An outpost of westward expansion, Fort Laramie in eastern Wyoming was crucial in the transformation of the American West. The fort served as a fur trading post, military garrison, and as a way station for fur trappers, Indian traders, missionaries, and Oregon Trail emigrants for over 50 years during one of the most important time periods in the history of the United States.
Fort Laramie served everyone from mountain men to Pony Express riders, as well as being an important staging area for the United States Army during the Indian wars.
Founded as Fort William by fur trader William Sublette and his party of mountain men in 1834, the fort sits near the confluence of the Laramie and Platte Rivers. Two years later the American Fur Company bought the tiny stockade from Sublette, and it thrived as a major fur trading center for a few years. By 1841 a competing trading post, called Fort Platte, was built a mile away. The American Fur Company responded by replacing their original fort, which had fallen into disrepair over the years, with a larger adobe structure they named Fort John. However, most people called the location Fort Laramie, after the nearby river, and the name stuck.
It should be noted that these outposts did not serve a military function during this period and were built and operated by private companies to take advantage of the rich fur trade. Mountain men, trappers, buffalo hunters, Indians, and prospectors all stopped at the forts to trade. By 1840 the forts were also doing a very good business supplying the hordes of emigrants seeking new horizons down the Oregon Trail. As the fur trade dwindled, commerce associated with the westward migration replaced it in importance.
Relations between the whites and Indians were peaceful at first, but as more and more settlers came into the area, friction developed and wagon trains became targets of opportunity for marauding war parties. Answering the emigrants’ demands for protection, in 1849 the Army purchased Fort Laramie and turned it into a military outpost. A new fort was erected by the Army around a large parade ground. This new Fort Laramie included barracks, officers’ quarters, a bakery, stables, mess hall, guardhouse and other buildings.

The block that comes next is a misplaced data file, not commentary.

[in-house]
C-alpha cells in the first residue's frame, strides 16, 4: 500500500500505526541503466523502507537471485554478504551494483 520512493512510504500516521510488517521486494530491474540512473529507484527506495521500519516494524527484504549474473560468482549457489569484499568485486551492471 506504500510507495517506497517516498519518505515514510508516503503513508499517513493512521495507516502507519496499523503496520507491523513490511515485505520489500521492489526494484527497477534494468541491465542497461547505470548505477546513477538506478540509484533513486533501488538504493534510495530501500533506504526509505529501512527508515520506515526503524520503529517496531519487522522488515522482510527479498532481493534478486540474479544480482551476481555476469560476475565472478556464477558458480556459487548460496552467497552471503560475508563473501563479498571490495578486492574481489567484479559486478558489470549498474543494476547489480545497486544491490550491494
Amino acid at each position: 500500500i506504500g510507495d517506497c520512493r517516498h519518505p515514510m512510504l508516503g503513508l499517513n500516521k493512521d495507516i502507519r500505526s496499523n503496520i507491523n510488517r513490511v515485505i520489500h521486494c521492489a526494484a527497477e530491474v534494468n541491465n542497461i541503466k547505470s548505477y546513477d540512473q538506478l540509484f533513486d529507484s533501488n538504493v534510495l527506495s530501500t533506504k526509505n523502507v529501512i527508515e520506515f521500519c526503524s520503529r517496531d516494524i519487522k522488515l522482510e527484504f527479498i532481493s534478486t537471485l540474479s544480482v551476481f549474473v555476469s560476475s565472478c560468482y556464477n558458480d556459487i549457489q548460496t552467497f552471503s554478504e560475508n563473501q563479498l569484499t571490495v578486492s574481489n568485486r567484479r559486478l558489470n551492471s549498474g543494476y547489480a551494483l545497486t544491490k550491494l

As in most military posts of that period, there were no walls surrounding the fort. The Army relied on the numbers of troopers garrisoned and their firepower to prevent attacks. Fort Laramie was only raided once, in the summer of 1864, when a band of about 30 Indians followed a cavalry patrol back to the fort, rode onto the parade ground and made off with the patrol’s horses.
The fort’s first garrison consisted of a company of infantry and two companies of mounted cavalry. Many of the soldiers were recent immigrants from Europe, most poor and illiterate. Conditions and discipline on the frontier could be harsh at times, and the post suffered a desertion rate of 33 percent during its busiest years. As happens with most soldiers from any war, more of the soldiers’ time was spent performing routine maintenance, training, and garrison duties than actually engaged with the enemy.
Perhaps the most infamous battle between Fort Laramie’s soldiers and the Indians occurred when a small patrol led by Lieutenant John L. Grattan entered a nearby Sioux village to arrest an Indian accused of stealing a cow from a passing wagon train. When the Indians refused to turn over the suspect, Grattan pressed the issue and a fight erupted, in which the entire patrol was killed. The incident, known as the Grattan Massacre, was a turning point in relations between the Indians and Whites, leading to further confrontations.